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      Healthcare Costs And Resource Utilization In Chronic Pain Patients Treated With Extended-Release Formulations Of Tapentadol, Oxycodone, Or Morphine Stratified By Type Of Pain: A Retrospective Claims Analysis, 2012–2016

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          Chronic pain treatment imposes a substantial economic burden on US society. Treatment costs may vary across subgroups of patients with different types of pain. The aim of our study was to compare healthcare costs (HC) and resource utilization in musculoskeletal (MP), neuropathic (NP), and cancer pain (CaP) patients treated with long-acting opioids (LAO), using real-world evidence.

          Patients and methods

          We compared total HC and resource utilization in subgroups of chronic pain patients (MP, NP or CaP) treated with three LAO alternatives: morphine-sulfate extended-release (MsER), oxycodone ER (OxnER) and tapentadol ER (TapER). Retrospective claims data were analyzed in the IBM Truven Health MarketScan ® Commercial Claims Database (October 2012 through March 2016). All patients were continuously health plan enrolled for at least 12 months before the index date (first LAO prescription date) and during the LAO-treatment period. The cohorts were propensity-score matched.


          A total of 2824 TapER-treated patients were matched to 16,716 OxnER-treated patients, while 2827 TapER patients were matched to 16,817 MsER patients. The average monthly total HC were lower in the TapER than in the OxnER cohort ($2510 vs. $3720, p<0.001), reflecting significantly lower outpatient, inpatient and emergency department visit rates in the TapER cohort. Similarly, the TapER cohort exhibited a lower average monthly total HC ($2520 vs. $2900, p<0.05) than MsER cohort, with significantly fewer inpatient and outpatient visits in the TapER cohort. TapER demonstrated significantly lower total HC than OxnER in patients with NP and MP, and similar to OxnER in CaP patients. TapER costs were similar to MsER costs in all pain-type subpopulations.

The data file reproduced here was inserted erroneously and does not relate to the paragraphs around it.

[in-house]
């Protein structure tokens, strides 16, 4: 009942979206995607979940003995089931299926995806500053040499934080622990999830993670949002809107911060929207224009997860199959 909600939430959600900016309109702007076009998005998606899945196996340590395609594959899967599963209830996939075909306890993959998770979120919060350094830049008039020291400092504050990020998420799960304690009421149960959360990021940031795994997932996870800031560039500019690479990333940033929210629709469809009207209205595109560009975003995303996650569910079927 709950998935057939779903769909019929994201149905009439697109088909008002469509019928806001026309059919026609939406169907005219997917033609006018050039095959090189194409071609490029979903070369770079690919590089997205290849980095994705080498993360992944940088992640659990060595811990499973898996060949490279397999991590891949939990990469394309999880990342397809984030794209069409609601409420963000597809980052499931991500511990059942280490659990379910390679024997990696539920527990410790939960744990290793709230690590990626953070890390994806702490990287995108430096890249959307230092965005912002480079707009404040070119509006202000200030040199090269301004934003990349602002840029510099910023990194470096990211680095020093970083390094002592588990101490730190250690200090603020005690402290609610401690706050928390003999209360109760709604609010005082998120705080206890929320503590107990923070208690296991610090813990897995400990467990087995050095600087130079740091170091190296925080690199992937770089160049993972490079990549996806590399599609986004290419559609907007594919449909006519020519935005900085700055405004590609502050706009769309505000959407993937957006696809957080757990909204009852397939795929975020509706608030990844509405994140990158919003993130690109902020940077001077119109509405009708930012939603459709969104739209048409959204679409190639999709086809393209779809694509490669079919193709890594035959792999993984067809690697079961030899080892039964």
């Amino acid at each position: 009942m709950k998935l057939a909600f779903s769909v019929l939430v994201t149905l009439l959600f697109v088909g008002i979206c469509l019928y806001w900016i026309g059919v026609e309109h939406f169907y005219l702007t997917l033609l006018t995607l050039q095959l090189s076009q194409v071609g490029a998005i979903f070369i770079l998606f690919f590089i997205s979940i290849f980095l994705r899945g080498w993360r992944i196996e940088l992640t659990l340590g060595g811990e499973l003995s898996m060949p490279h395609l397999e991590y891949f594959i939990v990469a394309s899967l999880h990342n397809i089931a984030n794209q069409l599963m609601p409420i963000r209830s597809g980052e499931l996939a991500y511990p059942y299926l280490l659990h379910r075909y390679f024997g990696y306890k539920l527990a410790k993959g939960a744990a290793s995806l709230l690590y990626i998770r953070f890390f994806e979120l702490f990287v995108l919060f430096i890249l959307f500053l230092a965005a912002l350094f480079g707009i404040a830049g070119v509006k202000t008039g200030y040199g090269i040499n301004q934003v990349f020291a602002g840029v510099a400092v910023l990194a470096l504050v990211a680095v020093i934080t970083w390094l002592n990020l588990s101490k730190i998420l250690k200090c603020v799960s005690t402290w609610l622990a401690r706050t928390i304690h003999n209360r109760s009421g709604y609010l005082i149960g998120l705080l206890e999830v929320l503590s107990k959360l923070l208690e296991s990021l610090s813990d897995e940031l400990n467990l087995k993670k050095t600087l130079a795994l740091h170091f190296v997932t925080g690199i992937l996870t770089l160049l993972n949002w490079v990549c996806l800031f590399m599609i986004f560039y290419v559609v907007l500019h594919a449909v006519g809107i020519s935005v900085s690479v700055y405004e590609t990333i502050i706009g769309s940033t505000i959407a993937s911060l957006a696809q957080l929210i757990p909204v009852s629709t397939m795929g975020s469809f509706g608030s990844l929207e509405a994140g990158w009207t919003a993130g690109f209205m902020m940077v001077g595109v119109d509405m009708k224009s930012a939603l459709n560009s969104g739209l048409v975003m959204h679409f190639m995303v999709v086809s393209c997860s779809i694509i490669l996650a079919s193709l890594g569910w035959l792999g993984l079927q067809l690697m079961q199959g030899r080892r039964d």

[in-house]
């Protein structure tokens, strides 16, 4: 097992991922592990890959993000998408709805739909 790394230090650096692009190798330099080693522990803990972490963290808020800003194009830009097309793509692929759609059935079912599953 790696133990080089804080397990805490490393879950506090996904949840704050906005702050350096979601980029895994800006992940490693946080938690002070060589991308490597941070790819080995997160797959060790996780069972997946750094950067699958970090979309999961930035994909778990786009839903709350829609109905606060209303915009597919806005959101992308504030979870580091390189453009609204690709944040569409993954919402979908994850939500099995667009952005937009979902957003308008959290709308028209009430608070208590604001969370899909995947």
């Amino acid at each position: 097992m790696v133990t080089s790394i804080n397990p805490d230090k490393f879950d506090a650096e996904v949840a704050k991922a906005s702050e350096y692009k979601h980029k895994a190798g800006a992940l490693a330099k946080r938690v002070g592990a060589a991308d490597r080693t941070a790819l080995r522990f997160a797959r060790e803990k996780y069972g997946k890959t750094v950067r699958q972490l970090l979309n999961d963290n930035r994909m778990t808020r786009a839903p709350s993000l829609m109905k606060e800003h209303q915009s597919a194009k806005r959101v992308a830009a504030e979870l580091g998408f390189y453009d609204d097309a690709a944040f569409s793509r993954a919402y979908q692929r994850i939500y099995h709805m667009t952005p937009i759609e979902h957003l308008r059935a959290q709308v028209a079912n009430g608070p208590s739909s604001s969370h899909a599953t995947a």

Based on real-world evidence, the TapER treatment for chronic pain was associated with significantly lower HC compared with MsER or OxnER. When categorized by type of pain, TapER remained a less costly strategy in comparison with OxnER for MP and NP.

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          Most cited references 20

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          Adherence and health care costs

          Medication nonadherence is an important public health consideration, affecting health outcomes and overall health care costs. This review considers the most recent developments in adherence research with a focus on the impact of medication adherence on health care costs in the US health system. We describe the magnitude of the nonadherence problem and related costs, with an extensive discussion of the mechanisms underlying the impact of nonadherence on costs. Specifically, we summarize the impact of nonadherence on health care costs in several chronic diseases, such as diabetes and asthma. A brief analysis of existing research study designs, along with suggestions for future research focus, is provided. Finally, given the ongoing changes in the US health care system, we also address some of the most relevant and current trends in health care, including pharmacist-led medication therapy management and electronic (e)-prescribing.
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            Research gaps on use of opioids for chronic noncancer pain: findings from a review of the evidence for an American Pain Society and American Academy of Pain Medicine clinical practice guideline.

            Chronic noncancer pain is common and use of opioids is increasing. Previously published guidelines on use of opioids for chronic noncancer pain have been based primarily on expert consensus due to lack of strong evidence. We conducted searches on Ovid MEDLINE and the Cochrane databases through July 2008 to identify studies that addressed one or more of 37 Key Questions that a multidisciplinary expert panel identified as important to be answered to generate evidence-based recommendations on the use of opioids for chronic noncancer pain. A total of 14 systematic reviews, 38 randomized trials not included in a previously published systematic review, and 13 other studies met inclusion criteria. Almost all of the randomized trials of opioids for chronic noncancer pain were short-term efficacy studies. Critical research gaps on use of opioids for chronic noncancer pain include: lack of effectiveness studies on long-term benefits and harms of opioids (including drug abuse, addiction, and diversion); insufficient evidence to draw strong conclusions about optimal approaches to risk stratification, monitoring, or initiation and titration of opioid therapy; and lack of evidence on the utility of informed consent and opioid management plans, the utility of opioid rotation, the benefits and harms specific to methadone or higher doses of opioids, and treatment of patients with chronic noncancer pain at higher risk for drug abuse or misuse. Currently, clinical decisions regarding the use of opioids for chronic noncancer pain need to be made based on weak evidence. Research funding priorities need to be set to address these critical research needs if the care of patients with chronic noncancer pain is to improve.